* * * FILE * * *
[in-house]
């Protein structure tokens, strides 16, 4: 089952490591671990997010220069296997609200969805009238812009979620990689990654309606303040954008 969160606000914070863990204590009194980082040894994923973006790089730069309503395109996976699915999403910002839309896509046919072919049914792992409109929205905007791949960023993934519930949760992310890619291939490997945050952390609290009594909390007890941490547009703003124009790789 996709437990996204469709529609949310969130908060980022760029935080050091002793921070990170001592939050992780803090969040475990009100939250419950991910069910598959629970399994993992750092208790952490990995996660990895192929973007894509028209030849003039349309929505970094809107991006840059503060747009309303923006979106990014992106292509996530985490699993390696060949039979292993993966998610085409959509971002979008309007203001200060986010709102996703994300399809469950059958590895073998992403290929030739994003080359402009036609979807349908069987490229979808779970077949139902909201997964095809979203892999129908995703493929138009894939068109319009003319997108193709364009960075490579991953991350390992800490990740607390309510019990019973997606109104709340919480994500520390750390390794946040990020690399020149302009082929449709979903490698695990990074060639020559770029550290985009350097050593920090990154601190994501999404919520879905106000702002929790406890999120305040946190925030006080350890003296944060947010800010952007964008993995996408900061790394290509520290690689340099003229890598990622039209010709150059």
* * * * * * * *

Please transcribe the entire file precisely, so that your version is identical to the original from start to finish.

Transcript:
[in-house]
């Protein structure tokens, strides 16, 4: 089952490591671990997010220069296997609200969805009238812009979620990689990654309606303040954008 969160606000914070863990204590009194980082040894994923973006790089730069309503395109996976699915999403910002839309896509046919072919049914792992409109929205905007791949960023993934519930949760992310890619291939490997945050952390609290009594909390007890941490547009703003124009790789 996709437990996204469709529609949310969130908060980022760029935080050091002793921070990170001592939050992780803090969040475990009100939250419950991910069910598959629970399994993992750092208790952490990995996660990895192929973007894509028209030849003039349309929505970094809107991006840059503060747009309303923006979106990014992106292509996530985490699993390696060949039979292993993966998610085409959509971002979008309007203001200060986010709102996703994300399809469950059958590895073998992403290929030739994003080359402009036609979807349908069987490229979808779970077949139902909201997964095809979203892999129908995703493929138009894939068109319009003319997108193709364009960075490579991953991350390992800490990740607390309510019990019973997606109104709340919480994500520390750390390794946040990020690399020149302009082929449709979903490698695990990074060639020559770029550290985009350097050593920090990154601190994501999404919520879905106000702002929790406890999120305040946190925030006080350890003296944060947010800010952007964008993995996408900061790394290509520290690689340099003229890598990622039209010709150059």